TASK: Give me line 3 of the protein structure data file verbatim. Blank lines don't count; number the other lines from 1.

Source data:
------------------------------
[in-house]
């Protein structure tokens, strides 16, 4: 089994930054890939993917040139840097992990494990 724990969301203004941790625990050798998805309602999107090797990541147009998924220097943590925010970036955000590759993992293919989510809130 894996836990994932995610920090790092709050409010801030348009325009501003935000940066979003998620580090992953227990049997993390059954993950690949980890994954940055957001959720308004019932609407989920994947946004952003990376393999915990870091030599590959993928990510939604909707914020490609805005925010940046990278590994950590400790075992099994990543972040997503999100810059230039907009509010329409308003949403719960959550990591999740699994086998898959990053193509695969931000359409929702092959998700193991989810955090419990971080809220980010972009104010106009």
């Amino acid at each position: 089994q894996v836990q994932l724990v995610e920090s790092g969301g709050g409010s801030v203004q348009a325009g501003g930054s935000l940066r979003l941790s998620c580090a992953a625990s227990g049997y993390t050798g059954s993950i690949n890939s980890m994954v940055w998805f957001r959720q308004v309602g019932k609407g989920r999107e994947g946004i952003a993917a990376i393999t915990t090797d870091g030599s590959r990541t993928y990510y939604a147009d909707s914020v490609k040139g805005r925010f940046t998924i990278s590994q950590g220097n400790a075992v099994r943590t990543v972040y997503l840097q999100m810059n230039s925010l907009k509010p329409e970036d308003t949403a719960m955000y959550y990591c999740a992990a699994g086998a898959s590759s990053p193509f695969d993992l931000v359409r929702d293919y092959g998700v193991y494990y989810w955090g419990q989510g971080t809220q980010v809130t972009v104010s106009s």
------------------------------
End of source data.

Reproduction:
């Amino acid at each position: 089994q894996v836990q994932l724990v995610e920090s790092g969301g709050g409010s801030v203004q348009a325009g501003g930054s935000l940066r979003l941790s998620c580090a992953a625990s227990g049997y993390t050798g059954s993950i690949n890939s980890m994954v940055w998805f957001r959720q308004v309602g019932k609407g989920r999107e994947g946004i952003a993917a990376i393999t915990t090797d870091g030599s590959r990541t993928y990510y939604a147009d909707s914020v490609k040139g805005r925010f940046t998924i990278s590994q950590g220097n400790a075992v099994r943590t990543v972040y997503l840097q999100m810059n230039s925010l907009k509010p329409e970036d308003t949403a719960m955000y959550y990591c999740a992990a699994g086998a898959s590759s990053p193509f695969d993992l931000v359409r929702d293919y092959g998700v193991y494990y989810w955090g419990q989510g971080t809220q980010v809130t972009v104010s106009s």